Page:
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I think that you are correct. New protocols need to support multipoint
links. This is probably one of the reasons that PSK31 is popular. Anyone can
scan around the working frequencies, listen to a few QSOs and contact an
interesting station. The other reason is that PSK31 works with extemely
modest stations because it works with a much lower signal-to-noise ratio
than RTTY and therefore needs less power. Nets are also impossible with
point-to-point protocols and nets are useful for building and maintaining
interest in a new mode. Other than voice communications, the other mode that
has garnered support is SSTV. Any new high-speed digital mode needs to
support streaming data and be capable of transporting voice, images and
text. We need something like AMTOR mode B that is fast enough to transport a
JPEG image in 10 seconds or less.

One problem with current PACSAT digital modes is that they require lots of
power because binary FSK without error correction requires a 15 dB
signal-to-noise ratio (SNR) to work reliably. PSK can work at a lower SNR
but is hard to use because of doppler shift and cannot be received reliably
at an unattended station.

I've been thinking about this off-and-on over the past year and one solution
is multitone FSK with Hadamard encoding of each byte. Multitone FSK spreads
the signals over a wider bandwidth than two-tone binary FSK but allows
reliable communication with a few dB SNR. It also tolerates the widely
variable group delay of the filters in amateur radio equiment. Since DSP
chips are now less than $20 each in small quantities and many PCs can now do
DSP internally, this method is cheap and hundreds of tones can be used. More
tones spread the information over a wider bandwidth but allow a lower SNR.
Given the limited power available in amateur satellites and the wide
bandwidths available in the UHF and microwave bands, this is a good
tradeoff. Multiple tones also have a high peak to average power ratio just
like SSB. This is a problem for one station, but may be an advantage when
multiple stations share a linear tranponder.

Hadamard encoding of each byte provides error correction if at least half of
the tones are received correctly. Use of 32 tones allows the transmission of
64 symbols for upper-case only ASCII (IA5) text. 128 tones supports 256
symbols for transmission of 8-bit bytes with complete transparency. One or
more extra tones allow recovery of the symbol clock at low SNRs and a
reference for doppler tracking.

At low speeds (appx. 10 bytes/sec.) this should allow the use of
omidirectional antennas for PSK31-like communication or APRS over P3D. At
high speeds, with directional antennas, image transmission is possible. Low
speed communication would fit within SSB bandwidths and work with existing
radios. Image transmission would require more bandwidth and not be
compatible with existing NBFM radios, but would require new radios or an
external adapter just as the new 38.4 and 76.8 kb/s pacsats do.

Is there interest out there in a new digital mode?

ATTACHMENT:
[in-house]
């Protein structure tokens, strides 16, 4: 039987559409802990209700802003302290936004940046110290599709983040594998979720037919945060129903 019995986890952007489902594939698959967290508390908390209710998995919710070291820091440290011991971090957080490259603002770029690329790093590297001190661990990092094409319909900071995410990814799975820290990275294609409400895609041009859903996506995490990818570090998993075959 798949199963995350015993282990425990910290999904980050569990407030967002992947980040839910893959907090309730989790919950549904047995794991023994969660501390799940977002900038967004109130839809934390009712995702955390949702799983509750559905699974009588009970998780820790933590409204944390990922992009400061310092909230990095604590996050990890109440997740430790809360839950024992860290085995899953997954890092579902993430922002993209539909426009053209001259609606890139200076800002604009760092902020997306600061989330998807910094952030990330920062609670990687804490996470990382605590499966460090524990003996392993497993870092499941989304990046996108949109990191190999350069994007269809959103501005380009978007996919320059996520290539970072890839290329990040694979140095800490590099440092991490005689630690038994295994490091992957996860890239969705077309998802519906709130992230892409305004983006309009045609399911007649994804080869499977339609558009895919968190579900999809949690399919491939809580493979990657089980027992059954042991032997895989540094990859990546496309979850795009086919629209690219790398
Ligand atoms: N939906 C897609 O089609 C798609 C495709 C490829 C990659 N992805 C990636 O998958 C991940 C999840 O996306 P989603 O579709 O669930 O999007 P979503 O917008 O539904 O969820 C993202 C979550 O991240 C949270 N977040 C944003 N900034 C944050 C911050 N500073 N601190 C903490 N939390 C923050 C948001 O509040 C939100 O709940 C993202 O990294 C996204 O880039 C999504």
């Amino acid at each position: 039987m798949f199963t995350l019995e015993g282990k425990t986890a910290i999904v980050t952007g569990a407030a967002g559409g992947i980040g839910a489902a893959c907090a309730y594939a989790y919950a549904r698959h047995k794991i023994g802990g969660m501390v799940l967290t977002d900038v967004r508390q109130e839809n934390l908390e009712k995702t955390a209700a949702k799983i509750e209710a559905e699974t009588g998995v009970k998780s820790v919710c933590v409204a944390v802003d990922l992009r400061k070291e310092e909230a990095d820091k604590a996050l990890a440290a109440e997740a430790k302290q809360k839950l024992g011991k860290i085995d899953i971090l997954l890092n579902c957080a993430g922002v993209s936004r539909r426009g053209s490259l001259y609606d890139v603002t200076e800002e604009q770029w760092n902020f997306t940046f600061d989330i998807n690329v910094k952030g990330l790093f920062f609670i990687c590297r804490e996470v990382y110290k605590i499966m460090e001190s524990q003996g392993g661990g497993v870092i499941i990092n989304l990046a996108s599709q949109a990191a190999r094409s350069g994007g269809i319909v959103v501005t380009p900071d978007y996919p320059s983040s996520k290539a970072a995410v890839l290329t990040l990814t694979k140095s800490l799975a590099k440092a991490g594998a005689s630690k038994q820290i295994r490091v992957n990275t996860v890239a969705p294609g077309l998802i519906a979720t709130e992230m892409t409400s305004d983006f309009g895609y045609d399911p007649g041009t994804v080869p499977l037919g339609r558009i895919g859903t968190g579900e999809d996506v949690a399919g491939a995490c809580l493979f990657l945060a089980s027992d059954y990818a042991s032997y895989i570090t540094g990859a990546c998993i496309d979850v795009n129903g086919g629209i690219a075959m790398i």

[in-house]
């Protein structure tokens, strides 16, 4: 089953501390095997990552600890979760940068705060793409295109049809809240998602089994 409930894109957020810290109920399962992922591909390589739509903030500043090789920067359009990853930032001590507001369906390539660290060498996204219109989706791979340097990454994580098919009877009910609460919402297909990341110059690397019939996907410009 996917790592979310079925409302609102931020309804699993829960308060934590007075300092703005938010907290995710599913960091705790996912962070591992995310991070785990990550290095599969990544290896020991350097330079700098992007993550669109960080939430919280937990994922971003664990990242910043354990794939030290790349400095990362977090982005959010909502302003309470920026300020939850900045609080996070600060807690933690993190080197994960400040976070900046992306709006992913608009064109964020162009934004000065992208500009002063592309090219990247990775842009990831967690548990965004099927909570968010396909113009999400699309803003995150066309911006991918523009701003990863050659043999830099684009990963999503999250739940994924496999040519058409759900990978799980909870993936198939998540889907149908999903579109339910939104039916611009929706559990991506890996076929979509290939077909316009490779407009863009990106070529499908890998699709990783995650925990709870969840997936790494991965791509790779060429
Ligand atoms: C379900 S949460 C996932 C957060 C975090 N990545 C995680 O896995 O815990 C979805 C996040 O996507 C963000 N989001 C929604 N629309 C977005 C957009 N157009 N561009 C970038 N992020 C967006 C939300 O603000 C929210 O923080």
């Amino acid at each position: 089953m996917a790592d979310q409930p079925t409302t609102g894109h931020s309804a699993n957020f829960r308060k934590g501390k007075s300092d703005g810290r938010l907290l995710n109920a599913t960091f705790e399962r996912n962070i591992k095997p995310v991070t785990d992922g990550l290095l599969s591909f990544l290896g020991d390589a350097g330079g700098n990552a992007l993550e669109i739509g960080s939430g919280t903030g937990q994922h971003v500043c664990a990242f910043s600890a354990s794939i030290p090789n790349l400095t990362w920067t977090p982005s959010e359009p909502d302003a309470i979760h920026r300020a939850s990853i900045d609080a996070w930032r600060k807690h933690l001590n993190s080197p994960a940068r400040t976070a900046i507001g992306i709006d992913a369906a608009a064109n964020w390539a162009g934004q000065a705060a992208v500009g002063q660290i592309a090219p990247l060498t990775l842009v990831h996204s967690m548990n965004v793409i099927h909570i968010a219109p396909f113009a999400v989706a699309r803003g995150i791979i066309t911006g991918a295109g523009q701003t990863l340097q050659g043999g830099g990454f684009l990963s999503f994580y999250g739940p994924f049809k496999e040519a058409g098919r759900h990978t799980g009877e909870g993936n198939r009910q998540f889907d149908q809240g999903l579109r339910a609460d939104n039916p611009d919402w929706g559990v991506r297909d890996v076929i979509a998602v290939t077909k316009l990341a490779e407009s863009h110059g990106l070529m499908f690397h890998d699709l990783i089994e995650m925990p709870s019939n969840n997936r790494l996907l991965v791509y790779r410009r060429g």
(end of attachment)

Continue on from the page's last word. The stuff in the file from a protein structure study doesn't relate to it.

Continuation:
>Date: Tue, 5 Sep 2000 19:59:21 -0400 (EDT)
>From: Bob Bruninga <bruninga@nadn.navy.mil>
>Subject: [amsat-bb] HIGH SPEED Digital AMSAT Channels.
>BACKGROUND: 10 years ago, the PACSAT protocol optimized the delivery of
>data to all users in the footprint and allowed everyone to participate in
>the downlink.  It was GREAT.  It served the mode and all users well...
>NEW SITUATION:  Since then, and with the evolution of the Internet, there
>are now hundreds of DIGITAL applications that we will all like to
>experiment with through P3D and other new digital satellites.
>OBVIOUS SOLUTION?  At first glance, the obvious solutions are to take the
>Internet paradigm and apply it to our Ham satellites.  We gain
>tremendously from off-the-shelf hardware and software.
>PITFALL:  THis is all well and good for using our HAM satellites for
>point-to-point links, but it fails miserably at doing what ONLY HAM
>Satellites do best, and that is let everyone in on the action.  I fully
>support pt-to-pt links, but I also believe that the future of HAM radio is
>to RELISH our differences, not just do what we can already do on the
>Hams want to "tune the band", see what others are doing;  See what others
>are seeing...  Join in on a QSO or a "video conference".  Most of the
>straight-forward off-the-shelf things we may be thinking of doing via high
>speed Amateur channels just wont work except for full duplex between two
>stations A and B.  It will not let anyone else see or join the process
>easily without planning for it in the protocol.  We better be
>thinking about these things from the beginning...
>I fully support all aspects of experimentation.  But not until today, did
>it dawn on me how pt-to-pt links between stations A and B are of zero
>value to the other 1000 stations on the downlink who might want to be
>sharing in the action.  So, this message is NOT "against" anything (no
>flames please), it just suggests that coming up with protocols that allow
>everyone to play HAM radio (ie, read-the mail and tune in to a net in
>progress) is not going to be the simple off-the-shelf "internet" solution.
>Remember, there is NOTHING like HAM radio, and nothing like 1000 people
>trying to join in on the same downlink when most of them might be happy
>just participating in what someone else is doing.  Thus we need to be
>looking at how we can use one-to-many and many-to-many protocols...
>Just a thoght that came clear to me today...
>Again, nothing wrong with pt-to-pt.  We just need GROUP protocols too...
>de WB4APR, Bob

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